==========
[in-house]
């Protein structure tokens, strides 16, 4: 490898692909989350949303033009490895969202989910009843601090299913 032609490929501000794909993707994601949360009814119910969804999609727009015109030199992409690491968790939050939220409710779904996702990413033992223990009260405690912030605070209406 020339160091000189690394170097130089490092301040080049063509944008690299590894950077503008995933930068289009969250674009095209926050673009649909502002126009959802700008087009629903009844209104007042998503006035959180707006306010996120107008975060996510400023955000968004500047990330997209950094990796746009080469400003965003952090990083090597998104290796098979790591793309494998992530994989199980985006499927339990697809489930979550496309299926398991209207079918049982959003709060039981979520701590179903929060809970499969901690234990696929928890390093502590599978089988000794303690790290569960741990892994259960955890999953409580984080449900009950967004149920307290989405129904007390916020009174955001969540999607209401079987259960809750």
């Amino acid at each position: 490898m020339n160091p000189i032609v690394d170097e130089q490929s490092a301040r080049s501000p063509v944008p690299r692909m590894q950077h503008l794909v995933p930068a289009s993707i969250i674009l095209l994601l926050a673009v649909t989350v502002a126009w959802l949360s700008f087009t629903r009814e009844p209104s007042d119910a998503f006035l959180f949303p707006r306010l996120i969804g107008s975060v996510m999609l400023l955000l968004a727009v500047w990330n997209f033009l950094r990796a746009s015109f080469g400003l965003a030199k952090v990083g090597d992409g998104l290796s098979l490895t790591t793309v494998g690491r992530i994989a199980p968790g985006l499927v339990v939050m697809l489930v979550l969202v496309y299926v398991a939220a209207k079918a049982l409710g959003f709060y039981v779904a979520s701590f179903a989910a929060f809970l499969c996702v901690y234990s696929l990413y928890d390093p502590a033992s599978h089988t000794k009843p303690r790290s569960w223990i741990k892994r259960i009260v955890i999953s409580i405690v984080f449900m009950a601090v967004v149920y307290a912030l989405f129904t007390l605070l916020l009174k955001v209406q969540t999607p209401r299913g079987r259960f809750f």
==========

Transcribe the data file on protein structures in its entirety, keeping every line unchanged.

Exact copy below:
[in-house]
């Protein structure tokens, strides 16, 4: 490898692909989350949303033009490895969202989910009843601090299913 032609490929501000794909993707994601949360009814119910969804999609727009015109030199992409690491968790939050939220409710779904996702990413033992223990009260405690912030605070209406 020339160091000189690394170097130089490092301040080049063509944008690299590894950077503008995933930068289009969250674009095209926050673009649909502002126009959802700008087009629903009844209104007042998503006035959180707006306010996120107008975060996510400023955000968004500047990330997209950094990796746009080469400003965003952090990083090597998104290796098979790591793309494998992530994989199980985006499927339990697809489930979550496309299926398991209207079918049982959003709060039981979520701590179903929060809970499969901690234990696929928890390093502590599978089988000794303690790290569960741990892994259960955890999953409580984080449900009950967004149920307290989405129904007390916020009174955001969540999607209401079987259960809750």
């Amino acid at each position: 490898m020339n160091p000189i032609v690394d170097e130089q490929s490092a301040r080049s501000p063509v944008p690299r692909m590894q950077h503008l794909v995933p930068a289009s993707i969250i674009l095209l994601l926050a673009v649909t989350v502002a126009w959802l949360s700008f087009t629903r009814e009844p209104s007042d119910a998503f006035l959180f949303p707006r306010l996120i969804g107008s975060v996510m999609l400023l955000l968004a727009v500047w990330n997209f033009l950094r990796a746009s015109f080469g400003l965003a030199k952090v990083g090597d992409g998104l290796s098979l490895t790591t793309v494998g690491r992530i994989a199980p968790g985006l499927v339990v939050m697809l489930v979550l969202v496309y299926v398991a939220a209207k079918a049982l409710g959003f709060y039981v779904a979520s701590f179903a989910a929060f809970l499969c996702v901690y234990s696929l990413y928890d390093p502590a033992s599978h089988t000794k009843p303690r790290s569960w223990i741990k892994r259960i009260v955890i999953s409580i405690v984080f449900m009950a601090v967004v149920y307290a912030l989405f129904t007390l605070l916020l009174k955001v209406q969540t999607p209401r299913g079987r259960f809750f």